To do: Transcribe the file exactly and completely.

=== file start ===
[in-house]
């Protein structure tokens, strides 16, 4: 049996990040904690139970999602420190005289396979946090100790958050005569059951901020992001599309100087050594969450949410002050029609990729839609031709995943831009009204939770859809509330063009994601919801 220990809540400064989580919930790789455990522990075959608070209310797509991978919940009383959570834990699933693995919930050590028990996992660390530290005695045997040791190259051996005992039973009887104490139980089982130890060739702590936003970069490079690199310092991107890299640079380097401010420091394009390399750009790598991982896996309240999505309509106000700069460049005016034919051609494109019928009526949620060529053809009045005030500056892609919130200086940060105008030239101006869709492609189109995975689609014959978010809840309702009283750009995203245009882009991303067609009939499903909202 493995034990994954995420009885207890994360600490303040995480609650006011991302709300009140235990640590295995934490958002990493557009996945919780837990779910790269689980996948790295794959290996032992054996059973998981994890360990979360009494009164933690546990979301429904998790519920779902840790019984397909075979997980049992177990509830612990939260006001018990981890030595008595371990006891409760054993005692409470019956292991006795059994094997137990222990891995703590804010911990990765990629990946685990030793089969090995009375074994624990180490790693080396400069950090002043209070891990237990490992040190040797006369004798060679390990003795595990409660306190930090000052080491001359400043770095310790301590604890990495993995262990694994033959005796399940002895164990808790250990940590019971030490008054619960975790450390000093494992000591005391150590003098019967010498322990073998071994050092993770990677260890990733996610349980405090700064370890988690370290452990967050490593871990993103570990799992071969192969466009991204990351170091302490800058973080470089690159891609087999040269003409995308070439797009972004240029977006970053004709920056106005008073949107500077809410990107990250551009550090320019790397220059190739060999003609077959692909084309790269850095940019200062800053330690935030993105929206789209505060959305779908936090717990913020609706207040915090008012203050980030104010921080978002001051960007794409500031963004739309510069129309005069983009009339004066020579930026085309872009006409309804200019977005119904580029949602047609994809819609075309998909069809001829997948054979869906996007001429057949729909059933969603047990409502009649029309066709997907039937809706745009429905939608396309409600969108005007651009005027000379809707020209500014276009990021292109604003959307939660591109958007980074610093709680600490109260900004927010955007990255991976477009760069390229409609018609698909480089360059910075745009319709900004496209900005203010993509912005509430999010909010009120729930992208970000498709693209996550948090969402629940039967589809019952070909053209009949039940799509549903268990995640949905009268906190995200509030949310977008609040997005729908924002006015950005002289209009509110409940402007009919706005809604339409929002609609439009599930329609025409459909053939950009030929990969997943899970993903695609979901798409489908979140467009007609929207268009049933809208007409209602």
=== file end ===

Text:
[in-house]
């Protein structure tokens, strides 16, 4: 049996990040904690139970999602420190005289396979946090100790958050005569059951901020992001599309100087050594969450949410002050029609990729839609031709995943831009009204939770859809509330063009994601919801 220990809540400064989580919930790789455990522990075959608070209310797509991978919940009383959570834990699933693995919930050590028990996992660390530290005695045997040791190259051996005992039973009887104490139980089982130890060739702590936003970069490079690199310092991107890299640079380097401010420091394009390399750009790598991982896996309240999505309509106000700069460049005016034919051609494109019928009526949620060529053809009045005030500056892609919130200086940060105008030239101006869709492609189109995975689609014959978010809840309702009283750009995203245009882009991303067609009939499903909202 493995034990994954995420009885207890994360600490303040995480609650006011991302709300009140235990640590295995934490958002990493557009996945919780837990779910790269689980996948790295794959290996032992054996059973998981994890360990979360009494009164933690546990979301429904998790519920779902840790019984397909075979997980049992177990509830612990939260006001018990981890030595008595371990006891409760054993005692409470019956292991006795059994094997137990222990891995703590804010911990990765990629990946685990030793089969090995009375074994624990180490790693080396400069950090002043209070891990237990490992040190040797006369004798060679390990003795595990409660306190930090000052080491001359400043770095310790301590604890990495993995262990694994033959005796399940002895164990808790250990940590019971030490008054619960975790450390000093494992000591005391150590003098019967010498322990073998071994050092993770990677260890990733996610349980405090700064370890988690370290452990967050490593871990993103570990799992071969192969466009991204990351170091302490800058973080470089690159891609087999040269003409995308070439797009972004240029977006970053004709920056106005008073949107500077809410990107990250551009550090320019790397220059190739060999003609077959692909084309790269850095940019200062800053330690935030993105929206789209505060959305779908936090717990913020609706207040915090008012203050980030104010921080978002001051960007794409500031963004739309510069129309005069983009009339004066020579930026085309872009006409309804200019977005119904580029949602047609994809819609075309998909069809001829997948054979869906996007001429057949729909059933969603047990409502009649029309066709997907039937809706745009429905939608396309409600969108005007651009005027000379809707020209500014276009990021292109604003959307939660591109958007980074610093709680600490109260900004927010955007990255991976477009760069390229409609018609698909480089360059910075745009319709900004496209900005203010993509912005509430999010909010009120729930992208970000498709693209996550948090969402629940039967589809019952070909053209009949039940799509549903268990995640949905009268906190995200509030949310977008609040997005729908924002006015950005002289209009509110409940402007009919706005809604339409929002609609439009599930329609025409459909053939950009030929990969997943899970993903695609979901798409489908979140467009007609929207268009049933809208007409209602």